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Present: Fisher C.J. and Drieberg J.
HEENMAHATMAYA v. L. R. P. ESTATE & Co., LTD.
75—D. C. Ratnapura, 4,814.
Service tenure—Chena land—Obligation to give share of produce—Com-mutation—Ordinance No. 3 of 1870.
The obligation to give a share oi produce from chcna land is aservice that may be commuted under the Service Tenures Ordi-nance.
^^PPEAL from a judgment of the District Judge of Ratnapura.
H. V. Perera (with Weerasooria), for plaintiff, appellant.
H. H. Bartholomeusz, for defendants, respondents.
August 30, 1929. Fisher C.J.—
In my opinion it is clear that the obligation “ to give 1/20 shareout of chenas as otu ” is a service to which the Service TenuresOrdinance, 1870, applies, and the extracts from a register madeunder that Ordinance have rightly so treated it. That being so,it is not necessary to deal with the question discussed by the learnedJudge, namely, whether “ when the chena lands are changed intotea and rubber estates are the owners still liable to give 1/20 of theproduce to the temple.” The question was raised in argumentbefore us as to whether the order for commutation had been in factmade by the Commissioners or whether they had merely made anassessment for the purpose of commutation. In my view it must
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be taken that an order for commutation was actually made, and 1929that being so it is clear that no dues were paid for a period of more pishkbC.J.than ten years prior to the bringing of the action. That being so He^~hatthe claim is barred by section 24 of the Service Tenures Ordinance, maya v. L.R.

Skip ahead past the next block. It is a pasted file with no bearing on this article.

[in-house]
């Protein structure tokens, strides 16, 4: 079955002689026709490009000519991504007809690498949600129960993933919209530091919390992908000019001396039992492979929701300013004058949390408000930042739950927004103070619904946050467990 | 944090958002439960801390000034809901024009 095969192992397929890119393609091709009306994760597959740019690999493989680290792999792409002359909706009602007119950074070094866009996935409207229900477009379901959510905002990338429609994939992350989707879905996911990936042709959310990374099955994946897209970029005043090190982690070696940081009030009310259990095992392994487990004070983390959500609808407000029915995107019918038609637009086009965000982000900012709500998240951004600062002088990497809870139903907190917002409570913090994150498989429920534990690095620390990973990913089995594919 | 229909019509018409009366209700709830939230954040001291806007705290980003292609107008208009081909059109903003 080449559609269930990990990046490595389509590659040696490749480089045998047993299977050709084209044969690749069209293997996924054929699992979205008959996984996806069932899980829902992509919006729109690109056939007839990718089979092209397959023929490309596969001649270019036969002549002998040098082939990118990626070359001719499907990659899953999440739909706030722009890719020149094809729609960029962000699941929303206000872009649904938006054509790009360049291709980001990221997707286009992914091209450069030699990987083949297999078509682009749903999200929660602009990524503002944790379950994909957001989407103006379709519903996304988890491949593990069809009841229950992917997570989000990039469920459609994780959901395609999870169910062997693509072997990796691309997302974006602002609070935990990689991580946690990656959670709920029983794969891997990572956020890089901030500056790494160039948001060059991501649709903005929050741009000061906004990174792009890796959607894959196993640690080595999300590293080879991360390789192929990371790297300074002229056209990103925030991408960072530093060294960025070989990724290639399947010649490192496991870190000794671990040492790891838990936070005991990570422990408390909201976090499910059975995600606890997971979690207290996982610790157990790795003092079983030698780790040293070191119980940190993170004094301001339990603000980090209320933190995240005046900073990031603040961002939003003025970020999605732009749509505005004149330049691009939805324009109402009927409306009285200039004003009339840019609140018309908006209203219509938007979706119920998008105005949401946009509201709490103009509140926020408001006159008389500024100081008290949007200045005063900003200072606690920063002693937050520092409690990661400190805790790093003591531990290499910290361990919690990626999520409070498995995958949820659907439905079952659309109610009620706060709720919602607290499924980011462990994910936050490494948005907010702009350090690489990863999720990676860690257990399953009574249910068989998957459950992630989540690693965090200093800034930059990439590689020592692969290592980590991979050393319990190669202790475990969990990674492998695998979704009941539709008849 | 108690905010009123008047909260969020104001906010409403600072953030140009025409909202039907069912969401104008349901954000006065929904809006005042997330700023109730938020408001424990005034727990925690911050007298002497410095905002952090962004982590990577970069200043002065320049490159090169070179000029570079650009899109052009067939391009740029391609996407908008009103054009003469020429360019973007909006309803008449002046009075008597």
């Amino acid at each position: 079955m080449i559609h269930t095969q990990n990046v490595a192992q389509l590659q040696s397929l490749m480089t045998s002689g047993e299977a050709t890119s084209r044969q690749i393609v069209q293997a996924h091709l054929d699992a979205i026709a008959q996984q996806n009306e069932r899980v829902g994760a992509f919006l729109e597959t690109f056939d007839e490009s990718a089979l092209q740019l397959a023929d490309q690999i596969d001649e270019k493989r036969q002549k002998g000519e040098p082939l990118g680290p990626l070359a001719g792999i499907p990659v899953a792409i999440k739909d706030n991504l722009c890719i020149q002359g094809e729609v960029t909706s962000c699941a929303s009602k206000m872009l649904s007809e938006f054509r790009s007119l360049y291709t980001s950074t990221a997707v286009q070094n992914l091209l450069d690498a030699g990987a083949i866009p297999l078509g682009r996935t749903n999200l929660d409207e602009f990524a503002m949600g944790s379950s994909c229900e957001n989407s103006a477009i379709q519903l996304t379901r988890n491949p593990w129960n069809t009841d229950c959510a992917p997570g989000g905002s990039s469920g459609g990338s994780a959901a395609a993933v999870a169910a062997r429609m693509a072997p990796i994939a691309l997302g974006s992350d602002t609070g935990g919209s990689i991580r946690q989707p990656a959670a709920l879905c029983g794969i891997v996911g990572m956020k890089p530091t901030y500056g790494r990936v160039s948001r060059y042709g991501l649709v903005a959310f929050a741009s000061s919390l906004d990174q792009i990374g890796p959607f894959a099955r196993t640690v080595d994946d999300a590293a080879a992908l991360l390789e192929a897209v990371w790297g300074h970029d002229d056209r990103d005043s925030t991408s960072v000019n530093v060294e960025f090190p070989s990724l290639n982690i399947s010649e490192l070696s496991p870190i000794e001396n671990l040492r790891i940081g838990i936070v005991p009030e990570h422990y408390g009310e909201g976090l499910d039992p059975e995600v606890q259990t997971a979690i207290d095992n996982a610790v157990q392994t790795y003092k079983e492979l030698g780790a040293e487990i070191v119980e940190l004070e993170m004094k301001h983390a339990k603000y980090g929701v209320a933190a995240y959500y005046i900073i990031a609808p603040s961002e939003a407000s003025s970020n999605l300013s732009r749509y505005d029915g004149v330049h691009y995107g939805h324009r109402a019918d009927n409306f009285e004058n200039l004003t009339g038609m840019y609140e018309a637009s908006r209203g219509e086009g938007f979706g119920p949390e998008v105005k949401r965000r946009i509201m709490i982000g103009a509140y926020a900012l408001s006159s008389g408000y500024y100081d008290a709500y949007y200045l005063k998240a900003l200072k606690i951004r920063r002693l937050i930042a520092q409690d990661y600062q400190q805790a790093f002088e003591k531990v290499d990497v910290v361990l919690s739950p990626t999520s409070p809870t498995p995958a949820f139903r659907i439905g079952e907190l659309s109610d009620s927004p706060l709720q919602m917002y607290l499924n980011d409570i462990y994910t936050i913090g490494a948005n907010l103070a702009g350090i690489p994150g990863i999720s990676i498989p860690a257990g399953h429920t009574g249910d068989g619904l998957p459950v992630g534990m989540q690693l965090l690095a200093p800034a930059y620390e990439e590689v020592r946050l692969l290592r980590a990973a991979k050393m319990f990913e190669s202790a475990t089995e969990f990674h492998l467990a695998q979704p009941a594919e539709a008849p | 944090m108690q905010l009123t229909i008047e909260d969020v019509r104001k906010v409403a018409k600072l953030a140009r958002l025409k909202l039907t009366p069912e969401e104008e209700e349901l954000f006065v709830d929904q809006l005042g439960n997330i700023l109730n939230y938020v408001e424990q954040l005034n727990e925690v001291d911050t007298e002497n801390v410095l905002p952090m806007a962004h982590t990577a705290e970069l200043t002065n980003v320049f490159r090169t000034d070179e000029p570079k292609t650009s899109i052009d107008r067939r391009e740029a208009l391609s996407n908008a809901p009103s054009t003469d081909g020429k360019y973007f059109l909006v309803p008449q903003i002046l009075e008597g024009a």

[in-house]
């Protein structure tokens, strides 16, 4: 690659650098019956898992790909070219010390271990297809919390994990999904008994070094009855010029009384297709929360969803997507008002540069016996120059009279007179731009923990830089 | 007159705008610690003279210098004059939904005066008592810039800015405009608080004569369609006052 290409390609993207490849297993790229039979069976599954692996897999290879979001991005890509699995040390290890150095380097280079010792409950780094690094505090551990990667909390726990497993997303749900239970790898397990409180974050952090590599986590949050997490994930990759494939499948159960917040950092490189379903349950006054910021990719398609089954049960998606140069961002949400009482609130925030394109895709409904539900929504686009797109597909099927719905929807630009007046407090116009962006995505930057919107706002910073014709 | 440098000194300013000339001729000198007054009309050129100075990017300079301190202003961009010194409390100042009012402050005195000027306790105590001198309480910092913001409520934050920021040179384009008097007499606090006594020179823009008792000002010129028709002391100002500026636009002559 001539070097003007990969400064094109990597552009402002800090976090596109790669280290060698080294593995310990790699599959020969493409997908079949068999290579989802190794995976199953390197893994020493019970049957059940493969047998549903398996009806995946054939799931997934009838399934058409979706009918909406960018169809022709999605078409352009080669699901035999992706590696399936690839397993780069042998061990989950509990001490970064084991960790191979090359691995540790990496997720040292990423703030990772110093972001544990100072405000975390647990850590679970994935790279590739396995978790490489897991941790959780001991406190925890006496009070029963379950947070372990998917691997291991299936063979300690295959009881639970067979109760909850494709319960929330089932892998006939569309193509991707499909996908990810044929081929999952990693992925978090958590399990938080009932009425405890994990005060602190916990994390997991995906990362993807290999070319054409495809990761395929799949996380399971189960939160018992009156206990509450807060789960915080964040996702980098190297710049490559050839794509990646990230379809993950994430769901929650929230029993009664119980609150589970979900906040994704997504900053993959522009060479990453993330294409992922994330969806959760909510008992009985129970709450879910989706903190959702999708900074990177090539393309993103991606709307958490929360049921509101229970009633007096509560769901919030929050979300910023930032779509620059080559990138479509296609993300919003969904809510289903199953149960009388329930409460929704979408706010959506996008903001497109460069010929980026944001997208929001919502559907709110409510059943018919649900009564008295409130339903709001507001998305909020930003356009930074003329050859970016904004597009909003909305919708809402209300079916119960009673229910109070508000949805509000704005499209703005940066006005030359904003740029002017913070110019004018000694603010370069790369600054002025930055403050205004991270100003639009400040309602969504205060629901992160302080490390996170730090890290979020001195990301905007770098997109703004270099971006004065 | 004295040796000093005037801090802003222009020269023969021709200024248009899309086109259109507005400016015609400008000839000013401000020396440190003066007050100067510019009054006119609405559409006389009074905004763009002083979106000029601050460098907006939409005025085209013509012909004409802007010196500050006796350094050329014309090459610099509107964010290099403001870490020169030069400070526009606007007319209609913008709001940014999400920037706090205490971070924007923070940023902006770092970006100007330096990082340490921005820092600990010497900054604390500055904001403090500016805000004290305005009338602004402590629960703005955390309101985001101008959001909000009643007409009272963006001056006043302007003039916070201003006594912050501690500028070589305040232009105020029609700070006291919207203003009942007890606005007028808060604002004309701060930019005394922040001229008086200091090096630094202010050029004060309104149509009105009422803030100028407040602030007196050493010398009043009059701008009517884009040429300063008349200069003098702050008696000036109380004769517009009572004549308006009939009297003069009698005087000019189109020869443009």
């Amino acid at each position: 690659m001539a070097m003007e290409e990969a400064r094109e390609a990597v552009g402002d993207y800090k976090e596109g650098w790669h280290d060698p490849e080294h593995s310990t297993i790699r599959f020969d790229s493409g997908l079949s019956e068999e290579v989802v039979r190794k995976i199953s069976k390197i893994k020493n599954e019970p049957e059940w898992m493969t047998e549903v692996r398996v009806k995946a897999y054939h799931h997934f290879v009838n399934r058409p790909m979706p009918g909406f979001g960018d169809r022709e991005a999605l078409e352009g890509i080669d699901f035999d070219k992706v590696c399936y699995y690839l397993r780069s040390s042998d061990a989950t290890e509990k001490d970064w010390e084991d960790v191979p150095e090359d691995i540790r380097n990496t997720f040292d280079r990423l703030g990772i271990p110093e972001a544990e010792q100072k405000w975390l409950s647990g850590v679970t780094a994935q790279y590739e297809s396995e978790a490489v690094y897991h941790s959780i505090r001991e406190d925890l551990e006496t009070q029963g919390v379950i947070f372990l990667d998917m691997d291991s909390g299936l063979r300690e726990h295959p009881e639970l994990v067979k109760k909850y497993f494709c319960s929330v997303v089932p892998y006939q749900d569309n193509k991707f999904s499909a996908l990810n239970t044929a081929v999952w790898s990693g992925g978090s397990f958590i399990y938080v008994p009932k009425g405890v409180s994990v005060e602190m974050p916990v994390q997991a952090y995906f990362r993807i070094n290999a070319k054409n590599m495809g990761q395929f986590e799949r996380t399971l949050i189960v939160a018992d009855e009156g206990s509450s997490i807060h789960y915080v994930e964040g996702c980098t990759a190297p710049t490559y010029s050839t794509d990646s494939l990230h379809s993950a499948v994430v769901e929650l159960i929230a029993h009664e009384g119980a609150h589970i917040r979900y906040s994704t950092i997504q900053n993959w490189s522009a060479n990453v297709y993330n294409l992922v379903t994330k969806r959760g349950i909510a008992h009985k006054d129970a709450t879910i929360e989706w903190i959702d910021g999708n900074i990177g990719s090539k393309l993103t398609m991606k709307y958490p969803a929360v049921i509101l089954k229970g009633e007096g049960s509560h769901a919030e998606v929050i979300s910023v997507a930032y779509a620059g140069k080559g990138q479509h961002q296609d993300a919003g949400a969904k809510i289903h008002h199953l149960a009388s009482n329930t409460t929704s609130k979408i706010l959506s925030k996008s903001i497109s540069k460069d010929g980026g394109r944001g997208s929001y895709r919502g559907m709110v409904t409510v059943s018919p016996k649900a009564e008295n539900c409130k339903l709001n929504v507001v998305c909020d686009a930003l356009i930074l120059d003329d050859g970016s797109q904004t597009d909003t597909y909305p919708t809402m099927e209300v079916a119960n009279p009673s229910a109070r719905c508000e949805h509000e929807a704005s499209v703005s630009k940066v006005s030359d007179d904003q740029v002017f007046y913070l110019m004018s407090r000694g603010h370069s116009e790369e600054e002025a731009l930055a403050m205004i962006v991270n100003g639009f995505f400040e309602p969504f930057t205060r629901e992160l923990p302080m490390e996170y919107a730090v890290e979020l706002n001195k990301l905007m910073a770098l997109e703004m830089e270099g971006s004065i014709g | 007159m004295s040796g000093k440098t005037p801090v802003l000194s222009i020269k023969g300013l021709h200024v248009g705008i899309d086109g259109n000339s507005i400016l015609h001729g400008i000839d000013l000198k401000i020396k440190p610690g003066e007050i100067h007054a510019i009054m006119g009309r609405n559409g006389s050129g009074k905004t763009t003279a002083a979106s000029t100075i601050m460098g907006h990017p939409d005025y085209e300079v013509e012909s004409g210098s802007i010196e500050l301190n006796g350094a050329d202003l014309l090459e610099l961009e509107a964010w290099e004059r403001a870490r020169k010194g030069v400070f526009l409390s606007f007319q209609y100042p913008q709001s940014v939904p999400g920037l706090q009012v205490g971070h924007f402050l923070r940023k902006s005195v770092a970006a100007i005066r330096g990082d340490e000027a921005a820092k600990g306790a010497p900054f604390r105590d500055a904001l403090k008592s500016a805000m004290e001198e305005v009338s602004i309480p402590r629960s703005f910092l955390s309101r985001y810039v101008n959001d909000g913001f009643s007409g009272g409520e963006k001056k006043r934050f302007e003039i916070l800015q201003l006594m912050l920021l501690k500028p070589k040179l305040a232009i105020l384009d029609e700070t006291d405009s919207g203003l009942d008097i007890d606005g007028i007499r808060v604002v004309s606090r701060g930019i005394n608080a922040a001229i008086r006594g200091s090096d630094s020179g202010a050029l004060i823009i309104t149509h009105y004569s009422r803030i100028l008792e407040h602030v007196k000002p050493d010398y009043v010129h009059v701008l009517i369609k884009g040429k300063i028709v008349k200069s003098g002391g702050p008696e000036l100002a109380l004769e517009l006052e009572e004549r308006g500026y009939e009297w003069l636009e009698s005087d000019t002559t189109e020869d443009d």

1870. But even assuming that the Commissioners did not proceedbeyond assessment, in my opinion the same result follows. Ingiving judgment the learned Judge says: “ But even granting thatthe payment by other nilakarayas would operate to prevent defend-ant company from pleading prescription, is the evidence sufficientto prove beyond doubt that services were performed or commuteddues and otu paid during the period of ten years prior to theinstitution of this action? I do not think so. The priest saysthat a book was kept at the temple in which the services performedand the payments made by the nilakarayas were entered. "Why isthat book not produced? It would be the ‘ best ’ evidence on thepoint, and if the best evidence is not produced, other evidence mustbe regarded with suspicion.” That view taken by the learnedJudge appears to be amply justified by the evidence, and I do notthink that a subsequent remark in the judgment can be taken as acontradiction of that finding which, as I have said, seems to be theproper finding on the evidence. The result therefore is that theplaintiff’s action is barred, and the appeal must be dismissed withcosts.
Diubbebg J.—:I agree.